Its been one week since I came here in Mountain View, and things are slowly settling down. My mattress will still take around a month to ship from India (I saved $150 instantly when I brought it in India...smart!), and hence I promptly lost $20 in buying a sleeping bag—it was on popular suggestions, I was completely fine sleeping on a carpet. There have been a lot more expenses, and I am warned they will only increase with time. The baniya inside me is COL (crying out load. Perhaps this should be made a popular abbreviation).
I still haven't got a phone, driving license, and hence no vehicle. It seems that I will require a ration card for the same—it is called by a name SSN here. The lack of a vehicle is distressing. I would have preferred to drive a motorcyle here, but apparently four wheelers are more common in the States. Hence, I will terribly miss my black beauty, which is gladly taken over by my lovely brother.
People say, love is blind. I say, love is black. I will miss my black beauty (did I say it again?). Well, except if something else comes along my way some day! Can't fault a person for trying, eh?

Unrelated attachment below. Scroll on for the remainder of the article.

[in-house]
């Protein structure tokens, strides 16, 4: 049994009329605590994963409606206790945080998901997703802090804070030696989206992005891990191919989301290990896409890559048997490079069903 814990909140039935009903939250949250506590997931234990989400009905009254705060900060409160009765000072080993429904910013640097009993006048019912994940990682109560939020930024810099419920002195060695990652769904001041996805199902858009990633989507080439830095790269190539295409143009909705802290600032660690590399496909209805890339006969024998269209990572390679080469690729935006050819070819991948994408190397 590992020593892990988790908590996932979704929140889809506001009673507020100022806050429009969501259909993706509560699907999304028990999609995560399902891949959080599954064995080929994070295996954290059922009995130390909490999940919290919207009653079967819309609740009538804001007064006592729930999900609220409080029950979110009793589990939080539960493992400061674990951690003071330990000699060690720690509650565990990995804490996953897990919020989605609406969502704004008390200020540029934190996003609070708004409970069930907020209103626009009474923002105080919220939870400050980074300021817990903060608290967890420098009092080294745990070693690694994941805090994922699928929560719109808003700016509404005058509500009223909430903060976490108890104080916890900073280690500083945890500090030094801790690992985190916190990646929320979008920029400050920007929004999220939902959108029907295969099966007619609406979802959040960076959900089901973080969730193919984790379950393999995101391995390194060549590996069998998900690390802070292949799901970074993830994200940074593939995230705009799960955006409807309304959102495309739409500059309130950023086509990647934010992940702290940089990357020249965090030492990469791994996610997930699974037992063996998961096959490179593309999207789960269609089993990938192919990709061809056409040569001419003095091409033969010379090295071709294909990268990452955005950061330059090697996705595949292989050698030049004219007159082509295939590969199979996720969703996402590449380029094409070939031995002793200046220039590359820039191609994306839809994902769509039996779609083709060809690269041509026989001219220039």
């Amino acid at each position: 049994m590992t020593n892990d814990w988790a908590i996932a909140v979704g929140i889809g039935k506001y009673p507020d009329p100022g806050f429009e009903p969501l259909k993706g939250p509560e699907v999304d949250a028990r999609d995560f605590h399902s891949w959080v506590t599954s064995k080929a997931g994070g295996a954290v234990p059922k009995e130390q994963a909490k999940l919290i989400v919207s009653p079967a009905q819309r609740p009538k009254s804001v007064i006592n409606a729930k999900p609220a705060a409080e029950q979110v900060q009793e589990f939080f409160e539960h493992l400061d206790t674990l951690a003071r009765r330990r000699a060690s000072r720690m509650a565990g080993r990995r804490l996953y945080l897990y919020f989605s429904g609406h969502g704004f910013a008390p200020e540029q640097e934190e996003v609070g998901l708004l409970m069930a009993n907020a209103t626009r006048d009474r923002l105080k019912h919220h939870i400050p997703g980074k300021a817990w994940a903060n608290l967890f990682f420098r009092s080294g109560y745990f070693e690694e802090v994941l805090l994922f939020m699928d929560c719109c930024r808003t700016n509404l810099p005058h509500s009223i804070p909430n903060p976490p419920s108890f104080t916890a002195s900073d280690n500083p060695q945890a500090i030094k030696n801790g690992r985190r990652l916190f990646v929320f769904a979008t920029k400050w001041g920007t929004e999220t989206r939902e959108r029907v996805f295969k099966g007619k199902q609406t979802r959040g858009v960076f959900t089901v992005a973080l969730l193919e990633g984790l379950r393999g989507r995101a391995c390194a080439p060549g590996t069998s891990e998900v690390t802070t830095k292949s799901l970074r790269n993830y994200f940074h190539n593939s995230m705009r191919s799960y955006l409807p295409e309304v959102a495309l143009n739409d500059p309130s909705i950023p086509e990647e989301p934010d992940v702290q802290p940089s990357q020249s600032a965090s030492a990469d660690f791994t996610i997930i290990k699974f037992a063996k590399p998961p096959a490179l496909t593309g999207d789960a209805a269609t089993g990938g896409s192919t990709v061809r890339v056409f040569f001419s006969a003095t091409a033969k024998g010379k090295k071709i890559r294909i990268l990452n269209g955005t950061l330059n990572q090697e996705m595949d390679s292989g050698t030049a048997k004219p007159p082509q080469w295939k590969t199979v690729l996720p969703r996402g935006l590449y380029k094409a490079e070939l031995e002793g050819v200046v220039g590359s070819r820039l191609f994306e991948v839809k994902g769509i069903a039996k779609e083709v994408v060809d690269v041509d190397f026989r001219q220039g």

The other side-effects include missing the delicious Indian food. Being a foodie (and hence, a "bit" overweight) that I am, I obviously miss it. Especially when you order for a Daal Tadka, and get a layer of water above some half cooked and non-spicy cereals. Or when you have to contend with "maide ki roti."
Nah, whom am I kidding? An obsessed Indoree that I am, there was no chance on earth (or in heaven. I don't like hell.) that I could forget carrying Poha—Indoree Poha—with me. Two kilograms of Poha would be enough for 2 months. Or will they? Probably depending on how well I'd control my staple diet!
I couldn't control it today, though, and while preparing it, I was reminded of those awesome three years in Hyderabad, when I used to manage my little share of fame at my home (or Abhinav's) preparing Poha for my colleagues. My flatmate, Jajoo, owes a lot to me for those 1AM Poha treats. Well, not much. He more than made up for it by preparing awesome tea (Googlers, if you haven't tried out Pankaj's tea yet, do it soon.... before our bhabhiji owns exclusive rights on those!)
As a farewell gift, they respectfully demanded the receipe for Poha—apart from mercilessly kicking my backside for 15 min—so here it goes.

Ingredients: